TRMM Satellite sees Cyclone Cleo coming to a close

Dec 11, 2009
The Tropical Rainfall Measuring Mission (TRMM) satellite flew over Tropical Storm Cleo on Dec. 10 at 20:23 UTC. There was one small area of heavy rainfall, in its northwestern side (in red) of about 2 inches per hour. Credit: NASA/SSAI, Hal Pierce

Rainfall in the once-known Cyclone Cleo has really diminished over the last 24 hours, and the Tropical Rainfall Measuring Mission or TRMM satellite has confirmed it. Cleo is fading and the Joint Typhoon Warning Center has acknowledged its demise, in its final warning on the storm today.

At 4 a.m. ET today, December 11, Cleo's were down to 40 mph, and waning fast. That make Cleo a weak tropical storm at the moment, but it is expected to dissipate in the next day or two, because of hostile atmospheric conditions (). Cleo's center was located about 480 miles southwest of Diego Garcia, near 13.9 degree South latitude and 67.7 East longitude.

The TRMM satellite, managed by both NASA and the Japanese Space Agency known as JAXA flew over Cleo on December 10 at 20:23 UTC (3:23 p.m.ET) when it was still showing one small area of heavy , in its northwestern side.

Satellite data has also confirmed that Cleo's low level center of circulation is now fully exposed, and that deep convection (heavy rainfall) that TRMM noticed yesterday is nearly gone. Cleo is not expected to regenerate because it's battling wind shear and dry air - two factors that will lead to the storm's dissipation over the next day or two.

Source: NASA's Goddard Space Flight Center (news : web)

Explore further: TRMM Satellite calculates Hurricanes Fay and Gonzalo rainfall

add to favorites email to friend print save as pdf

Related Stories

Cyclone Cleo back down to tropical storm status

Dec 10, 2009

Cleo has run into wind shear and it has weakened it from a cyclone to a tropical storm. Cleo's maximum sustained winds are now down to 69 mph, and expected to continue falling. NASA's TRMM satellite noticed ...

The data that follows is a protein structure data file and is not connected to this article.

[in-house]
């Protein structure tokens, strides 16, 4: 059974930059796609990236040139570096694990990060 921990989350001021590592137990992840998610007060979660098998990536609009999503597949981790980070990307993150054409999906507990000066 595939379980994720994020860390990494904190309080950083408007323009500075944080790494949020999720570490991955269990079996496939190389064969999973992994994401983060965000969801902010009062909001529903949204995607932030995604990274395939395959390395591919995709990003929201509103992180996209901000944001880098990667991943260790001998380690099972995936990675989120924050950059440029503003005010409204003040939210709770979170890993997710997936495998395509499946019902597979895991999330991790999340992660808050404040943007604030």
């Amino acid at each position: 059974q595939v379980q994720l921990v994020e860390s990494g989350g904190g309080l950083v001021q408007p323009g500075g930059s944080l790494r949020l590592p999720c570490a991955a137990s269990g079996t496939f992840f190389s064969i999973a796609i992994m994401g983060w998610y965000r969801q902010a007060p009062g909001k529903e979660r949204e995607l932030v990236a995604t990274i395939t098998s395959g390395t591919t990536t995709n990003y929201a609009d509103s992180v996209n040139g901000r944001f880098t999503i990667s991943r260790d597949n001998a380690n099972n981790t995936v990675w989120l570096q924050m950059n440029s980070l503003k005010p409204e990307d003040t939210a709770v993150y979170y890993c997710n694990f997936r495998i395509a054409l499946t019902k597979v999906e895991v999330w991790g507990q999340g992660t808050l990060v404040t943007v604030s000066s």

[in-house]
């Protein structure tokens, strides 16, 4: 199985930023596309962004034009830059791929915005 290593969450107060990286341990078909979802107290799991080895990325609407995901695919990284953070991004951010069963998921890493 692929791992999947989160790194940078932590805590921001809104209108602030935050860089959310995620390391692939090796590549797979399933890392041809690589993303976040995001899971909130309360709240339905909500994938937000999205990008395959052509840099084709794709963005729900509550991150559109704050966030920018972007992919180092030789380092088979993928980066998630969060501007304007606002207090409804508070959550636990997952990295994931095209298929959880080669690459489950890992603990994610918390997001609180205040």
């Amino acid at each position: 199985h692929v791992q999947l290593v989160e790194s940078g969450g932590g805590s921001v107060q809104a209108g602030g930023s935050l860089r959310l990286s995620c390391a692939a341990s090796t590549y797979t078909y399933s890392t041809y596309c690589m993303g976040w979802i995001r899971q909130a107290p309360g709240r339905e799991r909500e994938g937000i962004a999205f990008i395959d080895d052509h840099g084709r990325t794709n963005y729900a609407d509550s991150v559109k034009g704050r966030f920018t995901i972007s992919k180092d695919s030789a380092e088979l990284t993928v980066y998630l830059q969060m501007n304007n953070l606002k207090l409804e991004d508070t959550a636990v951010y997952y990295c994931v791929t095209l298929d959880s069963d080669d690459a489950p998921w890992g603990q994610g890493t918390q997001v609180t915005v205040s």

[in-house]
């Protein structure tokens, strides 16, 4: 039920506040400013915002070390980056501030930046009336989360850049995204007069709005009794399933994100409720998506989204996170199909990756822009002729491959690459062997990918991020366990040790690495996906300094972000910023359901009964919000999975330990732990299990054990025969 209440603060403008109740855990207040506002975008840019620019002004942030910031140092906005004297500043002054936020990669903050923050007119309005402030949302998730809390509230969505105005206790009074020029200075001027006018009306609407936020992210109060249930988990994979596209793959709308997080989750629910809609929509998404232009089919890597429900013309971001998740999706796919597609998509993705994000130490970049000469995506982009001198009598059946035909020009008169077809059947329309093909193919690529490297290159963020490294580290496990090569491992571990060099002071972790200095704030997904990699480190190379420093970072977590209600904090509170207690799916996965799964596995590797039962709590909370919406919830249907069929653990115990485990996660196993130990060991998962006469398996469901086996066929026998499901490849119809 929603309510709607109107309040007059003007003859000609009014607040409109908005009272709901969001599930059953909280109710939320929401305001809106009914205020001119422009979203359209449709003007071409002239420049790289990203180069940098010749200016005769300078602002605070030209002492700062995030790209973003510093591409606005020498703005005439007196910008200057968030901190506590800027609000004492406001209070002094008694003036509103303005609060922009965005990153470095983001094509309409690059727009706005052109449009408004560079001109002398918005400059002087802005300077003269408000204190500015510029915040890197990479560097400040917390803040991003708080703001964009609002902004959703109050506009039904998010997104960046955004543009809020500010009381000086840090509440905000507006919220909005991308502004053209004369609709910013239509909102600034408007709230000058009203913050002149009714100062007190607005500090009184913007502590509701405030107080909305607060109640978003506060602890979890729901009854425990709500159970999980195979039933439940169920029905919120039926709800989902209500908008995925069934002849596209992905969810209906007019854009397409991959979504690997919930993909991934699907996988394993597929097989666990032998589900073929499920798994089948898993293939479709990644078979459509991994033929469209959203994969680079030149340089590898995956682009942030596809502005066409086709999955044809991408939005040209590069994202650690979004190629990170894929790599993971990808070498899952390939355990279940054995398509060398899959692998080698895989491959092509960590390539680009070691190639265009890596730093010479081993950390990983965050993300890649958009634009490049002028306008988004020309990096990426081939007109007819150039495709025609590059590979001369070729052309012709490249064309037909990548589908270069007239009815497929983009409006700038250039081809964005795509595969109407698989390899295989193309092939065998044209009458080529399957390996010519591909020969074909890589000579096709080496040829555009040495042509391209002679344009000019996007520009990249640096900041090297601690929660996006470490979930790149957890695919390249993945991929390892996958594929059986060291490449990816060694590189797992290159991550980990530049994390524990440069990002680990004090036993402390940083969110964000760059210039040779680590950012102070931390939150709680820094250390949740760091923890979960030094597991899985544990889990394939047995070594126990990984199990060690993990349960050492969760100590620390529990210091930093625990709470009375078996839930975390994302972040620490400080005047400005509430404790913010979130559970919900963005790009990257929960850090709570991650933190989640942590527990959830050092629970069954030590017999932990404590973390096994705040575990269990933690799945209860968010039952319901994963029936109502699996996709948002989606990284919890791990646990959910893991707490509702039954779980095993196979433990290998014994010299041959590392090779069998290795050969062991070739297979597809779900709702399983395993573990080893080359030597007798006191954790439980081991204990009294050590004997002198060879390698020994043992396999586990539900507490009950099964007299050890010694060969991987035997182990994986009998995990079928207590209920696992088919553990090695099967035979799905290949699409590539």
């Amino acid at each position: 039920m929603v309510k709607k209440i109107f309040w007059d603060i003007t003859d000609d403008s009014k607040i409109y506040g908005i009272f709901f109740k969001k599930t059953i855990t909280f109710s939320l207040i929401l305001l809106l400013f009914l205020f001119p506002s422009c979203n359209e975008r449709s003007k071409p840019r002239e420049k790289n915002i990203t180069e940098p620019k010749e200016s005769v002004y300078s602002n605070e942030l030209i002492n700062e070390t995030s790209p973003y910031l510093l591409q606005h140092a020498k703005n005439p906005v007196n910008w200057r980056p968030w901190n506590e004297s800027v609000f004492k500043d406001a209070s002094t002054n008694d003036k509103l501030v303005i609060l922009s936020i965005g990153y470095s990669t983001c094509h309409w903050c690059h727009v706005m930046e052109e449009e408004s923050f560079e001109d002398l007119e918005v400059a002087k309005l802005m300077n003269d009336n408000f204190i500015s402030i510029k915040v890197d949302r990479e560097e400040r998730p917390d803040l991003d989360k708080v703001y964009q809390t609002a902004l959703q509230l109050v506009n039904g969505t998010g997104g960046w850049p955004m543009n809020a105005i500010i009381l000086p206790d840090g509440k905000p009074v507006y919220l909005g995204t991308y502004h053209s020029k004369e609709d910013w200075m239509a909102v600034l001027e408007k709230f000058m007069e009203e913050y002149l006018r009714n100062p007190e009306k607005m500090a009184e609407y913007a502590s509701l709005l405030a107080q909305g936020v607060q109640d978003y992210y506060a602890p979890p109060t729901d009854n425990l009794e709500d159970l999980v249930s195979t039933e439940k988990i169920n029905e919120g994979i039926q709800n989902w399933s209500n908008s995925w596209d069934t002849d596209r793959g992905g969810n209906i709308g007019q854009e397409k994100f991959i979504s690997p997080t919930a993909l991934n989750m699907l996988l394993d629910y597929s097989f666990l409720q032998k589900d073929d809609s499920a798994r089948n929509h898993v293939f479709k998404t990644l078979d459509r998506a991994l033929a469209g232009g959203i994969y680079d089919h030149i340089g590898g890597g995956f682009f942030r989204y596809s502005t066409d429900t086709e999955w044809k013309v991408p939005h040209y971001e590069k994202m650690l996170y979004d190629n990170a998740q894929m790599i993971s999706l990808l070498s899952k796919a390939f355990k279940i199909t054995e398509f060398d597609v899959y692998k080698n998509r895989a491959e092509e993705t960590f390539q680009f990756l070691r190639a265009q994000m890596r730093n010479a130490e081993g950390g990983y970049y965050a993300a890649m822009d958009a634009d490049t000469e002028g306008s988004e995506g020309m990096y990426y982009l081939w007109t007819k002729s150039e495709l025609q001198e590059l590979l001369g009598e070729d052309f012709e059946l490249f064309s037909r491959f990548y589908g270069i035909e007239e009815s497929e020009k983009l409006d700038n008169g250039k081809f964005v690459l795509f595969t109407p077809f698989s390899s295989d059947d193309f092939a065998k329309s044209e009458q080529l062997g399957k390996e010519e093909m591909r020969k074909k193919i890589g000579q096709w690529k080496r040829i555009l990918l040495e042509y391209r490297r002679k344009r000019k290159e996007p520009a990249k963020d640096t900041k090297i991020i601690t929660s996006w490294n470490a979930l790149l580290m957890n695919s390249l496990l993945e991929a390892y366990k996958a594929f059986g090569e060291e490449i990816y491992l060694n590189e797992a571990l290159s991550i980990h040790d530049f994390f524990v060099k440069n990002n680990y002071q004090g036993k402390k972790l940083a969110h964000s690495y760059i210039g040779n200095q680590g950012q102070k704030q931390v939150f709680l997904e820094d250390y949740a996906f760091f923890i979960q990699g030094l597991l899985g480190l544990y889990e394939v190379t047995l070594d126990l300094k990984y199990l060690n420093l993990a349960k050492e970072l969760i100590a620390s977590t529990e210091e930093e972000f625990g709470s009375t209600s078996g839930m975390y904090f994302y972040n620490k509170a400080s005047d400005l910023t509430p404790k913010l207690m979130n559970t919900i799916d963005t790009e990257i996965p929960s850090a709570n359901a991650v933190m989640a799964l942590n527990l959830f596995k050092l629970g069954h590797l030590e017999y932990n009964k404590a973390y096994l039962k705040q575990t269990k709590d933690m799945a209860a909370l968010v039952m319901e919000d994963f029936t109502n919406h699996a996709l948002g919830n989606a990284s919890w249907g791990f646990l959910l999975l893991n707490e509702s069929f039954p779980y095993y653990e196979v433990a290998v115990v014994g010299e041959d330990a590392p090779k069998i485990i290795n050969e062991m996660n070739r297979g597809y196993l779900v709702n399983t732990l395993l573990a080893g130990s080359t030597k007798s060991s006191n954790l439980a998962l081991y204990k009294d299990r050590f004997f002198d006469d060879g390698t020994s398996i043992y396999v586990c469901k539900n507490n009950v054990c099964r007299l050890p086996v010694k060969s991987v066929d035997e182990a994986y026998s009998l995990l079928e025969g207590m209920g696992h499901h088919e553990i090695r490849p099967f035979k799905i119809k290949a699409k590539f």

Cyclone Cleo has reached its maximum wind speed

Dec 09, 2009

NASA Satellites noticed that Tropical Cyclone Cleo had reached its maximum strength, and was now moving into areas that will weaken it. Cleo's maximum sustained winds were near 115 mph (100 knots), with gusts ...

NASA captures a visible image of Cleo's new eye

Dec 08, 2009

The Moderate Imaging Spectroradiometer or MODIS instrument that flies on NASA's Aqua satellite has amazing resolution from space, and captured Cleo's cloudless eye early this morning. Cleo has intensified ...

Cyclone Anja hits wind shear, weakens drastically

Nov 17, 2009

This morning, Cyclone Anja was a powerful Category 4 cyclone on the Saffir-Simpson scale. Wind shear has now giving Anja a strong "punch in the gut" as the storm has weakened to a Category 1 cyclone.

Recommended for you

Tropical Depression 9 forms in Gulf of Mexico

4 hours ago

Tropical Depression Nine formed over the western Bay of Campeche, Gulf of Mexico and is forecast to make a quick landfall on Mexico's Yucatan Peninsula. NOAA's GOES-East Satellite captured the birth of the ...

$58 million effort to study potential new energy source

9 hours ago

A research team led by The University of Texas at Austin has been awarded approximately $58 million to analyze deposits of frozen methane under the Gulf of Mexico that hold enormous potential to increase ...

And now, the volcano forecast

10 hours ago

Scientists are using volcanic gases to understand how volcanoes work, and as the basis of a hazard-warning forecast system.

User comments : 0